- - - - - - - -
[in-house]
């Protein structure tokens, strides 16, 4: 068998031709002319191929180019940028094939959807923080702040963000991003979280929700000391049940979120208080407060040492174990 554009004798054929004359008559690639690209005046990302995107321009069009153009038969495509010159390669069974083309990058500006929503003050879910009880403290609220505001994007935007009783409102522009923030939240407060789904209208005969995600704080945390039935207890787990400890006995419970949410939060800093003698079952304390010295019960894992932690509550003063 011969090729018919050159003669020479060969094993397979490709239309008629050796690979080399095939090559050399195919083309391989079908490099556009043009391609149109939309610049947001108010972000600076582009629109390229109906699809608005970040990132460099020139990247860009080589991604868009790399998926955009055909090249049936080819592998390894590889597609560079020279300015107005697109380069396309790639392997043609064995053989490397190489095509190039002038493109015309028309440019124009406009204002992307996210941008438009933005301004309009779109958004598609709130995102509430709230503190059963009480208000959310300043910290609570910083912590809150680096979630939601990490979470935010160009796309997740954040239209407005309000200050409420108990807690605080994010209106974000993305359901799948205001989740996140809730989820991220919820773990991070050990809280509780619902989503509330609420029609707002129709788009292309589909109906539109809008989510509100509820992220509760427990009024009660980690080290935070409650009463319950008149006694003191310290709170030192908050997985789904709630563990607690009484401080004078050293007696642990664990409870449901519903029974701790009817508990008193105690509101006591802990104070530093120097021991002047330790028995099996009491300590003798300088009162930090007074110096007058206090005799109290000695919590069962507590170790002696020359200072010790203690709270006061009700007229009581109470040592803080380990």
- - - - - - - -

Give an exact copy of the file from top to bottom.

[in-house]
């Protein structure tokens, strides 16, 4: 068998031709002319191929180019940028094939959807923080702040963000991003979280929700000391049940979120208080407060040492174990 554009004798054929004359008559690639690209005046990302995107321009069009153009038969495509010159390669069974083309990058500006929503003050879910009880403290609220505001994007935007009783409102522009923030939240407060789904209208005969995600704080945390039935207890787990400890006995419970949410939060800093003698079952304390010295019960894992932690509550003063 011969090729018919050159003669020479060969094993397979490709239309008629050796690979080399095939090559050399195919083309391989079908490099556009043009391609149109939309610049947001108010972000600076582009629109390229109906699809608005970040990132460099020139990247860009080589991604868009790399998926955009055909090249049936080819592998390894590889597609560079020279300015107005697109380069396309790639392997043609064995053989490397190489095509190039002038493109015309028309440019124009406009204002992307996210941008438009933005301004309009779109958004598609709130995102509430709230503190059963009480208000959310300043910290609570910083912590809150680096979630939601990490979470935010160009796309997740954040239209407005309000200050409420108990807690605080994010209106974000993305359901799948205001989740996140809730989820991220919820773990991070050990809280509780619902989503509330609420029609707002129709788009292309589909109906539109809008989510509100509820992220509760427990009024009660980690080290935070409650009463319950008149006694003191310290709170030192908050997985789904709630563990607690009484401080004078050293007696642990664990409870449901519903029974701790009817508990008193105690509101006591802990104070530093120097021991002047330790028995099996009491300590003798300088009162930090007074110096007058206090005799109290000695919590069962507590170790002696020359200072010790203690709270006061009700007229009581109470040592803080380990």